Some stories are tailor-made for film with a clear story arc that can neatly can be contained within just a few hours of cinema. Some stories, however, are so complex and epic in scale that they require entire seasons to contain all of the drama, suspense, and passion that they entail. Such is the case with the biography of larger than life turn of the century entrepreneur Harry Gordon Selfridge, the man who started a retail revolution when he founded the London department store Selfridge’s. Beginning in 1909 and ending in 1929, the ITV series Mr. Selfridge chronicles the personal struggles and social changes that swept through Selfridge’s doors as the Edwardian era gave way to the upheaval of World War I and eventually the fast living modernism of the 1920’s. Part biography, part historical drama, Mr Selfridge is as enticing as an upscale window display and as addictive as shopping itself.
|One day at work you won't want to be late for|
The Story: The story begins in 1909 as Harry Selfridge (Jeremy Piven) arrives in London driven by a singular ambition; to open the world’s greatest department store. He soon encounters resistance, however, when his prospective partner withdraws funding and London society rejects his project as an affront to the status quo. Eventually, however, he enlists the aid of savvy reporter Frank Edwards (Samuel West) and shrewd socialite Lady Mae (Katherine Kelly) to land the new backer and public interest needed to take Selfridge’s from an innovative idea to a glittering reality. Through the dogged persistence of Harry and his talented staff, the store opens to a successful debut that marks the beginning of his reign as the ‘Earl of Oxford Street’. As season one continues, he continues to build upon the store’s success, even as his personal life becomes a casualty to his taste for life in the fast lane, and his staff face a host of personal crises of their own. Season two begins on an uncertain note five years later as Harry struggles to rebuild his family while he and his staff brace for the arrival of World War I. Season three picks up at the end of the war and chronicles the myriad of ways in which the aftermath of war continues to impact the store in the wake of trauma and loss. Season four brings the story full circle as Harry struggles to hold onto his crumbling empire as personal loss drives him to revert to his old, self-destructive, habits. From political upheaval and sweeping social change to personal triumphs and tragedies the series relates a historical tale that still manages to be cutting edge in true Selfridge’s fashion.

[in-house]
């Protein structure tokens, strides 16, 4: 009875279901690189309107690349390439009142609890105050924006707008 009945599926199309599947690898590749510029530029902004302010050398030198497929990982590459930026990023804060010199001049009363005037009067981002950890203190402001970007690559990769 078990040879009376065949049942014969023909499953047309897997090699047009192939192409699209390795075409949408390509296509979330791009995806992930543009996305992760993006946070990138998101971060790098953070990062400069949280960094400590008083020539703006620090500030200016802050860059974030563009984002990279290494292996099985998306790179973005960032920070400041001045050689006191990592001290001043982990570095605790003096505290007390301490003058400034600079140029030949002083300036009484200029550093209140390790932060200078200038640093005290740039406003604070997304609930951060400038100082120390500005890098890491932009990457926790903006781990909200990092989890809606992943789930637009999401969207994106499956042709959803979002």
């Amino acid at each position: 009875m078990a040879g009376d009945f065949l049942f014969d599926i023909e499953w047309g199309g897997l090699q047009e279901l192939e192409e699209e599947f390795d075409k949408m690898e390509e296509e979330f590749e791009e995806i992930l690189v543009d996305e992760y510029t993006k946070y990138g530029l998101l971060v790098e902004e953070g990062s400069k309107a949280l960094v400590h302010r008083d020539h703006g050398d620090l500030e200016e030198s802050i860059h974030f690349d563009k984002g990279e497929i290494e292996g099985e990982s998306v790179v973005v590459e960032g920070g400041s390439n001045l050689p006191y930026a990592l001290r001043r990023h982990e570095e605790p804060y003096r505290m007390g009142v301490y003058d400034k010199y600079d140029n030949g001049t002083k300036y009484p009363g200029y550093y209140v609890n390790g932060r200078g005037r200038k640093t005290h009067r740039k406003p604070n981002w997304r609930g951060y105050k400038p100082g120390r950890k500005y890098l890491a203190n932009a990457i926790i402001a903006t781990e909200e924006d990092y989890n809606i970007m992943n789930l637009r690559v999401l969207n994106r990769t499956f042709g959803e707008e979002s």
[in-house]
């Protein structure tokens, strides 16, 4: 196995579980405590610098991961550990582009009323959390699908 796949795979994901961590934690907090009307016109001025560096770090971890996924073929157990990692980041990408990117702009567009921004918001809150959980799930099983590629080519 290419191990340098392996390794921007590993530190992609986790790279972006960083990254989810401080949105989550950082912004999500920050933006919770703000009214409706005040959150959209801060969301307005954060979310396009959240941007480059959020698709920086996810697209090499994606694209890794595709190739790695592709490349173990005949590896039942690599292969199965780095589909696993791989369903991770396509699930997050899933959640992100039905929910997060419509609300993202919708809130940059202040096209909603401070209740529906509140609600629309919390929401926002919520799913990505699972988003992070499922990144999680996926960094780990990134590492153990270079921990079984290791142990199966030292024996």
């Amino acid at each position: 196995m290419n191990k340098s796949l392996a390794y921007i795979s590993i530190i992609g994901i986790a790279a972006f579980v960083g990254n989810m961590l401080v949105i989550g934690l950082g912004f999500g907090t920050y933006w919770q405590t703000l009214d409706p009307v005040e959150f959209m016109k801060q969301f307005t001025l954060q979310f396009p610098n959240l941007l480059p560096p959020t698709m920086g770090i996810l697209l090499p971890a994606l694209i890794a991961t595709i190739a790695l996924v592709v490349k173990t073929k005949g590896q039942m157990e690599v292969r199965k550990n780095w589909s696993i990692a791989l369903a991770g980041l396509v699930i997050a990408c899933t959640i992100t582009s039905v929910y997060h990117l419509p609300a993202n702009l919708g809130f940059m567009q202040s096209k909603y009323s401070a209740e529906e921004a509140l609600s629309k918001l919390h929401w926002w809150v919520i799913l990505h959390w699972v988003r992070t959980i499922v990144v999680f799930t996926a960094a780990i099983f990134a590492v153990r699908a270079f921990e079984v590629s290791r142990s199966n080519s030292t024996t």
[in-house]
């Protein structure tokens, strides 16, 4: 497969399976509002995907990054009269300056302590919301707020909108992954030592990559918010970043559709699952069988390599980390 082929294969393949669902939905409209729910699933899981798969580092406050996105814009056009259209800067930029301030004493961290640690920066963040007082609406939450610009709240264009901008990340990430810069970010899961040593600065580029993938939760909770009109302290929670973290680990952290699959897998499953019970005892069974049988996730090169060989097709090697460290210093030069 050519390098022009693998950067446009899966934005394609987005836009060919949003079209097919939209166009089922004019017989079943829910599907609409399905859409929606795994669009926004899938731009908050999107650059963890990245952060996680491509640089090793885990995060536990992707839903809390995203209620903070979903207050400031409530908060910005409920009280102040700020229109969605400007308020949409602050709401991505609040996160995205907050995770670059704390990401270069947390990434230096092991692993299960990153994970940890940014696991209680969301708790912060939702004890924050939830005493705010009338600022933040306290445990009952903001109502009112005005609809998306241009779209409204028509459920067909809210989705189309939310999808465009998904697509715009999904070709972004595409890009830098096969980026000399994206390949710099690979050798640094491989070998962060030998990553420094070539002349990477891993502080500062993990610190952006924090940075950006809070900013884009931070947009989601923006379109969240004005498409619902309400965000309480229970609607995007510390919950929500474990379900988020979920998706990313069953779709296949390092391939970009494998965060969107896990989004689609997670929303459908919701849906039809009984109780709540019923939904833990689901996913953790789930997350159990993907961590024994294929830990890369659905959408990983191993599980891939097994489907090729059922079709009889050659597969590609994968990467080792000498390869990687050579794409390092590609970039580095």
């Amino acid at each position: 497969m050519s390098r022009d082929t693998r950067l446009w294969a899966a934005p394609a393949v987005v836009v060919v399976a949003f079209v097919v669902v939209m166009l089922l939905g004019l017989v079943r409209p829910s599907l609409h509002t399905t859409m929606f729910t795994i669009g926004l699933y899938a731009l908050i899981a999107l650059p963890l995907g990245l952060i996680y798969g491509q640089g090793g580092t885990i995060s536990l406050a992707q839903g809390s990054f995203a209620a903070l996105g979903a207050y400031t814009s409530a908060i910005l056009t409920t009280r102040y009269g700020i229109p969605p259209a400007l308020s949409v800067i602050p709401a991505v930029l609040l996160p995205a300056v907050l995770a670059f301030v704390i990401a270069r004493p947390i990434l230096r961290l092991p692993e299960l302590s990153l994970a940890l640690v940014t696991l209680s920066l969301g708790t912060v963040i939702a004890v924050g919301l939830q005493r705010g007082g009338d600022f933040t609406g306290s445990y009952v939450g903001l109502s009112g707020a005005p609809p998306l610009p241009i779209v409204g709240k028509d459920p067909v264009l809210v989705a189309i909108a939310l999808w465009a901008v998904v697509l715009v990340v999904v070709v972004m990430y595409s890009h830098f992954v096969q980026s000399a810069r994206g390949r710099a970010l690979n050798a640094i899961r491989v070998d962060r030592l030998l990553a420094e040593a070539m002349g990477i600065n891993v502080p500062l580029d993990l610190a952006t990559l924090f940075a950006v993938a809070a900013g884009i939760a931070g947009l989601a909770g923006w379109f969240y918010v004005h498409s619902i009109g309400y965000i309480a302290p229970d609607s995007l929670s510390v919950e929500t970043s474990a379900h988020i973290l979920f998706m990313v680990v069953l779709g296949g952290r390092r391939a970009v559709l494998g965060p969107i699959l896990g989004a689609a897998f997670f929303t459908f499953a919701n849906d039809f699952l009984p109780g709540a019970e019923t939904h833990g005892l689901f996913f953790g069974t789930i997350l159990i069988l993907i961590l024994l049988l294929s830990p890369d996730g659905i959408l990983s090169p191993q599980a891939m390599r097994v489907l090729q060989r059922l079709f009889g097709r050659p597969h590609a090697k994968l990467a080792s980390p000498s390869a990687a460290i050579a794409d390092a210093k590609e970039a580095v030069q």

|You can't keep a good cast down|